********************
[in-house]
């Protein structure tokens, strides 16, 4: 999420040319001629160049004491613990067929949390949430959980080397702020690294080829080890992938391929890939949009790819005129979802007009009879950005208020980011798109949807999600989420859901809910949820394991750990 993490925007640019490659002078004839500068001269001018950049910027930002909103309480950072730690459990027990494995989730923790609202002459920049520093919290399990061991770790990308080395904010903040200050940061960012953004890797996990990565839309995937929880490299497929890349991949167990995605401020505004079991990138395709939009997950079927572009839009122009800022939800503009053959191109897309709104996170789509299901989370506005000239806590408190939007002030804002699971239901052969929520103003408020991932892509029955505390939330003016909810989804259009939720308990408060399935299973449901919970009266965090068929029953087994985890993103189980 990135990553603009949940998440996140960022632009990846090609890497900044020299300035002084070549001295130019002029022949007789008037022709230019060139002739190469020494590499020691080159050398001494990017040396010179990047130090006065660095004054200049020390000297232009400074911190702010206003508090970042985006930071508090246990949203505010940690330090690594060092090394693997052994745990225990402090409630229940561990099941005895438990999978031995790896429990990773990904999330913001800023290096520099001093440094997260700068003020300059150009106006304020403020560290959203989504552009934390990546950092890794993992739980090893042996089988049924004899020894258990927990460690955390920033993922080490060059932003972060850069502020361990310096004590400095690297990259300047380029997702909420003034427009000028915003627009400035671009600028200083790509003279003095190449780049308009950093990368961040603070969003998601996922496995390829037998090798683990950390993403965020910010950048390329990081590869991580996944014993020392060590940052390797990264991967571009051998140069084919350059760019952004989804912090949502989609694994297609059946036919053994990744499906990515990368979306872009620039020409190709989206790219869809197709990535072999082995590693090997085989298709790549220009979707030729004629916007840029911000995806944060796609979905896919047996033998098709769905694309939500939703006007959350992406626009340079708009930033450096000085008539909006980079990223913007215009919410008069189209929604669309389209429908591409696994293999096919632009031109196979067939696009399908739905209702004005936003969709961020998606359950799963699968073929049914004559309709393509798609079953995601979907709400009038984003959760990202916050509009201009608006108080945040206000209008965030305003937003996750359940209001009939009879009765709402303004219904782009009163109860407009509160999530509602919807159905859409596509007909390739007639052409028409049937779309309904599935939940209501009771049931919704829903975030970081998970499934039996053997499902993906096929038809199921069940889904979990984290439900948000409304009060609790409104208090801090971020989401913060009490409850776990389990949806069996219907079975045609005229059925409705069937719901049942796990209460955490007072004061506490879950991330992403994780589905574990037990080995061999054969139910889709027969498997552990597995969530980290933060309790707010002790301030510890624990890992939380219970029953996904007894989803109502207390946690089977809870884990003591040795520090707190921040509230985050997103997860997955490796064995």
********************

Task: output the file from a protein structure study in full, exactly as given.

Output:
[in-house]
């Protein structure tokens, strides 16, 4: 999420040319001629160049004491613990067929949390949430959980080397702020690294080829080890992938391929890939949009790819005129979802007009009879950005208020980011798109949807999600989420859901809910949820394991750990 993490925007640019490659002078004839500068001269001018950049910027930002909103309480950072730690459990027990494995989730923790609202002459920049520093919290399990061991770790990308080395904010903040200050940061960012953004890797996990990565839309995937929880490299497929890349991949167990995605401020505004079991990138395709939009997950079927572009839009122009800022939800503009053959191109897309709104996170789509299901989370506005000239806590408190939007002030804002699971239901052969929520103003408020991932892509029955505390939330003016909810989804259009939720308990408060399935299973449901919970009266965090068929029953087994985890993103189980 990135990553603009949940998440996140960022632009990846090609890497900044020299300035002084070549001295130019002029022949007789008037022709230019060139002739190469020494590499020691080159050398001494990017040396010179990047130090006065660095004054200049020390000297232009400074911190702010206003508090970042985006930071508090246990949203505010940690330090690594060092090394693997052994745990225990402090409630229940561990099941005895438990999978031995790896429990990773990904999330913001800023290096520099001093440094997260700068003020300059150009106006304020403020560290959203989504552009934390990546950092890794993992739980090893042996089988049924004899020894258990927990460690955390920033993922080490060059932003972060850069502020361990310096004590400095690297990259300047380029997702909420003034427009000028915003627009400035671009600028200083790509003279003095190449780049308009950093990368961040603070969003998601996922496995390829037998090798683990950390993403965020910010950048390329990081590869991580996944014993020392060590940052390797990264991967571009051998140069084919350059760019952004989804912090949502989609694994297609059946036919053994990744499906990515990368979306872009620039020409190709989206790219869809197709990535072999082995590693090997085989298709790549220009979707030729004629916007840029911000995806944060796609979905896919047996033998098709769905694309939500939703006007959350992406626009340079708009930033450096000085008539909006980079990223913007215009919410008069189209929604669309389209429908591409696994293999096919632009031109196979067939696009399908739905209702004005936003969709961020998606359950799963699968073929049914004559309709393509798609079953995601979907709400009038984003959760990202916050509009201009608006108080945040206000209008965030305003937003996750359940209001009939009879009765709402303004219904782009009163109860407009509160999530509602919807159905859409596509007909390739007639052409028409049937779309309904599935939940209501009771049931919704829903975030970081998970499934039996053997499902993906096929038809199921069940889904979990984290439900948000409304009060609790409104208090801090971020989401913060009490409850776990389990949806069996219907079975045609005229059925409705069937719901049942796990209460955490007072004061506490879950991330992403994780589905574990037990080995061999054969139910889709027969498997552990597995969530980290933060309790707010002790301030510890624990890992939380219970029953996904007894989803109502207390946690089977809870884990003591040795520090707190921040509230985050997103997860997955490796064995």